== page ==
Hamas’s leader in Gaza said Wednesday the terror group had reached an agreement with Egypt to prevent riots on the coastal enclave’s border with Israel from escalating to a fresh conflict with Israel, but warned it would not rule out the possibility of an armed clash in the future.
In an interview with Al-Jazeera, Yahya Sinwar said Hamas has pursued “peaceful resistance” during the weekly “March of Return” riots on the Gaza border, which culminated on Monday as the US inaugurated its embassy in Jerusalem.
“That doesn’t mean we won’t use armed resistance. If Israel goes overboard and spills lots of blood, we will be forced to respond accordingly,” Sinwar said.
Despite his refusal to rule out a return to arms, Sinwar said Hamas told Egypt it was committed to preventing the ongoing riots from “devolving into a military clash.”
Intelligence Minister Israel Katz also credited Egypt for contributing to the reduction in violence the past two days on the border, though unlike Sinwar did not say Egypt was motivated by its support for the Palestinians.
Relating to Hamas political leader Ismail Haniyeh’s trip Sunday to Egypt, Katz said Haniyeh was told by the Egyptian intelligence minister that “Egypt knows and possesses evidence” Hamas funded the clashes and sent people to riot on the border.
“[Egypt] unequivocally warned him that if this continues, Israel will respond and take much harsher steps and Egypt will stand aside and not help,” Katz told Israel Radio.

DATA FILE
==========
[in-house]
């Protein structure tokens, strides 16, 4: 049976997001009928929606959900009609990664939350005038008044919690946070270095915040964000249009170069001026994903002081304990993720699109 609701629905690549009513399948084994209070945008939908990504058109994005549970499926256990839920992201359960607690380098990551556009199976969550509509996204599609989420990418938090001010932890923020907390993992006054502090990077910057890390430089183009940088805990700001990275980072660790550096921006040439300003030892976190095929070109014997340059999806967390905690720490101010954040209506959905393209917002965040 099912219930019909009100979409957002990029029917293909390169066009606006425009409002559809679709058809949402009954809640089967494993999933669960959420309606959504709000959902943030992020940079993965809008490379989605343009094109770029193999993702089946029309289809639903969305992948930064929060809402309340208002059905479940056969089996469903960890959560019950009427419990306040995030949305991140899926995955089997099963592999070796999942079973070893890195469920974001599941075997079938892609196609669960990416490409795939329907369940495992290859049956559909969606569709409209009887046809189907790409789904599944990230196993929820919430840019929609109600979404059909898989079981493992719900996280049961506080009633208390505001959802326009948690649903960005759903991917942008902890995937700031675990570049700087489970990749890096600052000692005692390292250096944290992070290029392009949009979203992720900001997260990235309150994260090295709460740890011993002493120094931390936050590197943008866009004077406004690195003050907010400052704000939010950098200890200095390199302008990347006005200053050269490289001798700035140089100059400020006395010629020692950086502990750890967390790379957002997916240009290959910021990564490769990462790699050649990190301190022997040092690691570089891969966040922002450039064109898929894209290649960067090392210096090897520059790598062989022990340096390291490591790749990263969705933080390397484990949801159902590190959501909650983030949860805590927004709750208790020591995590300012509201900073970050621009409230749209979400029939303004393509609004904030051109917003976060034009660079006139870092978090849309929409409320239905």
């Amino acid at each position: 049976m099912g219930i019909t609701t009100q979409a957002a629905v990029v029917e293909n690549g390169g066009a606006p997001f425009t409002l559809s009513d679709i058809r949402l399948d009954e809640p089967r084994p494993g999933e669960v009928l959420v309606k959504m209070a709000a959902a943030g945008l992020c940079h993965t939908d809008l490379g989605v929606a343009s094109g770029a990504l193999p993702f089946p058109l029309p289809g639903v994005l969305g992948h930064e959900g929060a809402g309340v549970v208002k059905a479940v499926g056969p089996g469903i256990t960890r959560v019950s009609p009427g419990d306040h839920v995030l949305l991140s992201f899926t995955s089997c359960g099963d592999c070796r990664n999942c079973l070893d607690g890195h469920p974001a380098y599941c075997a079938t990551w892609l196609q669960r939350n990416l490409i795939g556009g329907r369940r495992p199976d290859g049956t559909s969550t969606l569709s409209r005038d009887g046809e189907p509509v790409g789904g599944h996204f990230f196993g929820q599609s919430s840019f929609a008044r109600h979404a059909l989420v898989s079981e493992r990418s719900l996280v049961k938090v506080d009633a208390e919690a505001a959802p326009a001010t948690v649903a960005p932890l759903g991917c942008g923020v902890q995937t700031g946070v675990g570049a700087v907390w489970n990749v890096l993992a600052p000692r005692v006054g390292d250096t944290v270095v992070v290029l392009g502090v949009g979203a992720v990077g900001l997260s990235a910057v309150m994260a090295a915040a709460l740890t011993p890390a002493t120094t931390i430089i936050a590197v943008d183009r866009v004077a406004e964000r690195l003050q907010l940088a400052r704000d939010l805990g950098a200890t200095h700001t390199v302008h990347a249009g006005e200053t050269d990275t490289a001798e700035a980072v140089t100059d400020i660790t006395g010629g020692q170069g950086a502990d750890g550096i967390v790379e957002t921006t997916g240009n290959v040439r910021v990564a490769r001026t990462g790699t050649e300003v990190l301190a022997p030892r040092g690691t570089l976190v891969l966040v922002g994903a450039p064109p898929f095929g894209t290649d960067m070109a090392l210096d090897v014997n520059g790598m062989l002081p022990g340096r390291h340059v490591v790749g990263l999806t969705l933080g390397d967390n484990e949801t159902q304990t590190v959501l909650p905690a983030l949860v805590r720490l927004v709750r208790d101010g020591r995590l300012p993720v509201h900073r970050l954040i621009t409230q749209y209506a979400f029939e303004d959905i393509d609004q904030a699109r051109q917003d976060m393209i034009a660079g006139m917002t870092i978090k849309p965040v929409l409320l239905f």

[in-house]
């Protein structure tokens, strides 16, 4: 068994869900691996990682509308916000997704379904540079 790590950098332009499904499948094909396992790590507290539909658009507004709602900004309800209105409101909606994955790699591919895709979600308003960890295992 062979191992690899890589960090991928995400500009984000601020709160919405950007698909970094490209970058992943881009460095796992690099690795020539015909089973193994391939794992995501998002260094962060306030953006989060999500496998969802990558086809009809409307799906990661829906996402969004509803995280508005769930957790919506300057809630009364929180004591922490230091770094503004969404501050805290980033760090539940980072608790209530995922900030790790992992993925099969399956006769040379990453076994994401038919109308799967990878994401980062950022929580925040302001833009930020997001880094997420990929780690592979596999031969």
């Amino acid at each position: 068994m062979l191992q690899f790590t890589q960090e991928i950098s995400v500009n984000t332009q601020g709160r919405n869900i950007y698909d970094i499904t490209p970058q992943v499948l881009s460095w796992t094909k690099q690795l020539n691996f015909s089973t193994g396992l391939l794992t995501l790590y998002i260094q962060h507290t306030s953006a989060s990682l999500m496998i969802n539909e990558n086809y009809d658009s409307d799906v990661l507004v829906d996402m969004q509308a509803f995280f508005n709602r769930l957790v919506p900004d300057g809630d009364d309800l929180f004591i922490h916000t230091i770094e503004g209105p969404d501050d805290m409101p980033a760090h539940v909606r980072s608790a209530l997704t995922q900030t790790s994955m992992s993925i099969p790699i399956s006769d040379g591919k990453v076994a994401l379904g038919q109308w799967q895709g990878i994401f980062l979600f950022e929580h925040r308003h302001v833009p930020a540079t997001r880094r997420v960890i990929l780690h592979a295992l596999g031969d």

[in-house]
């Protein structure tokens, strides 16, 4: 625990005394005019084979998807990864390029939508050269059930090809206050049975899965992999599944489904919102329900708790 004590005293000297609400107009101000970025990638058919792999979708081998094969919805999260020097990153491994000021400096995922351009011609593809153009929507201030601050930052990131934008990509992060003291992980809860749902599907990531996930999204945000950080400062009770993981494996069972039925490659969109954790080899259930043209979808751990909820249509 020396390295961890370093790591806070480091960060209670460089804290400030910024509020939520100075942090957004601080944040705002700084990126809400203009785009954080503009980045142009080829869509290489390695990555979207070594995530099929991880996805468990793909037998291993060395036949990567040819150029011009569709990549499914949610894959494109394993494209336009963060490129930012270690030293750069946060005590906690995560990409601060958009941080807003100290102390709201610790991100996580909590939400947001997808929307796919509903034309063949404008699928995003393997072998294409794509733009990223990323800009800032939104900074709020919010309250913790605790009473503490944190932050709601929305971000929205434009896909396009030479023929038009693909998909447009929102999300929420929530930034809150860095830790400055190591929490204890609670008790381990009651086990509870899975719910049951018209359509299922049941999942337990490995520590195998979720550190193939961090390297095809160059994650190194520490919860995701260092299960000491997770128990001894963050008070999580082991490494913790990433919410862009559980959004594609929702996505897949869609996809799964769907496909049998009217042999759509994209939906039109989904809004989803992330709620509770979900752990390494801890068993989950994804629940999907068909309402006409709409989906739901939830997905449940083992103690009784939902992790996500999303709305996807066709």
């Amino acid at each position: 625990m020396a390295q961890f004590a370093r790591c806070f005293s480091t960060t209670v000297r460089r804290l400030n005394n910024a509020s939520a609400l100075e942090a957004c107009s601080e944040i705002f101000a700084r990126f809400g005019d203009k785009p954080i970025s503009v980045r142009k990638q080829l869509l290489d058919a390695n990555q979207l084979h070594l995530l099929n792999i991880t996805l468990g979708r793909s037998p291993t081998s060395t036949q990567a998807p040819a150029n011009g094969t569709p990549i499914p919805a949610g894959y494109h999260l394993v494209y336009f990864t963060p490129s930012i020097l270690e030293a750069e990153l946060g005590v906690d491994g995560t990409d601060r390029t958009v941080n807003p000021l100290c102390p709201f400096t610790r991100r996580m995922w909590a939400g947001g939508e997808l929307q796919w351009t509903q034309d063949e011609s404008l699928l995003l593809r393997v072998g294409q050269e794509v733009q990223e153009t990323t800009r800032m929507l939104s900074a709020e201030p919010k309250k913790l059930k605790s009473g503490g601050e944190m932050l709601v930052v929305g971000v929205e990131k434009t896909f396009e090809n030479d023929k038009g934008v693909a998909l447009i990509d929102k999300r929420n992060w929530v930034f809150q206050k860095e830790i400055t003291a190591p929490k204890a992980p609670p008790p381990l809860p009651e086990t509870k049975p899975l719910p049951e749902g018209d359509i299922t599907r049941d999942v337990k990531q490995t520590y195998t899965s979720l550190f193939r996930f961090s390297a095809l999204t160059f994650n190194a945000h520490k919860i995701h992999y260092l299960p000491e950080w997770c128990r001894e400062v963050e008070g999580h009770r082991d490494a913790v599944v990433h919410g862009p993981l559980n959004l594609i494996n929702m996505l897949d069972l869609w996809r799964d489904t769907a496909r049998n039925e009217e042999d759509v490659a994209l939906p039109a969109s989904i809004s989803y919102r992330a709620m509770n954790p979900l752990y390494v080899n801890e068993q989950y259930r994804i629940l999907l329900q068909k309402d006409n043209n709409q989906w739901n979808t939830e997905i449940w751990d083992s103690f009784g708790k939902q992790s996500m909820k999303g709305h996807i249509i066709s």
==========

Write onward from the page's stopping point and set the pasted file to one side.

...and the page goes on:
Sinwar’s remarks on the clashes were his first since Monday’s riots, in which the Hamas-run health ministry in Gaza said 60 Palestinians were killed. It said another two were killed during clashes on Tuesday.
Earlier Wednesday, a senior Hamas official said 50 of those killed this week were its members. Islamic Jihad, another terror group in Gaza, said three of its members were among those killed.
Egypt President Abdel Fattah el-Sissi on Wednesday warned the opening of the United States embassy in Jerusalem may fuel regional instability, adopting a notably restrained a restrained tone in criticizing the move.
“On the move of the US Embassy, we have said this issue will have negative repercussions on Arab and Islamic public opinion and leads to a kind of dissatisfaction and some instability, and will have repercussions on the Palestinian cause,” Reuters quoted Sissi as saying.
His comments on the Gaza border clashes that coincided with the embassy opening also contrasted sharply with other countries that have strongly condemned Israel.
“I urge the Israelis to understand that the reactions of Palestinians over this issue are legitimate and that (they) are handled by taking great care for the lives of Palestinians,” he added.
While Hamas has described the clashes as peaceful, Israel has accused the terror group of organizing the riots and using them as a cover to carry out attacks and damage security infrastructure.
The IDF said shots were fired at troops twice Wednesday along the border.
In the later incident, shots were fired at IDF soldiers near the security fence, causing no injuries.
In response, an Israeli tank destroyed two Hamas observation posts in southern Gaza, the army said.
Earlier, shots were fired at troops on the northern Gaza border, and in response an IDF tank targeted a nearby Hamas position.
Terrorist operatives in the Gaza Strip also fired a heavy machine gun at an Israeli aircraft earlier in the day, hitting houses in the southern city of Sderot. No injuries were reported.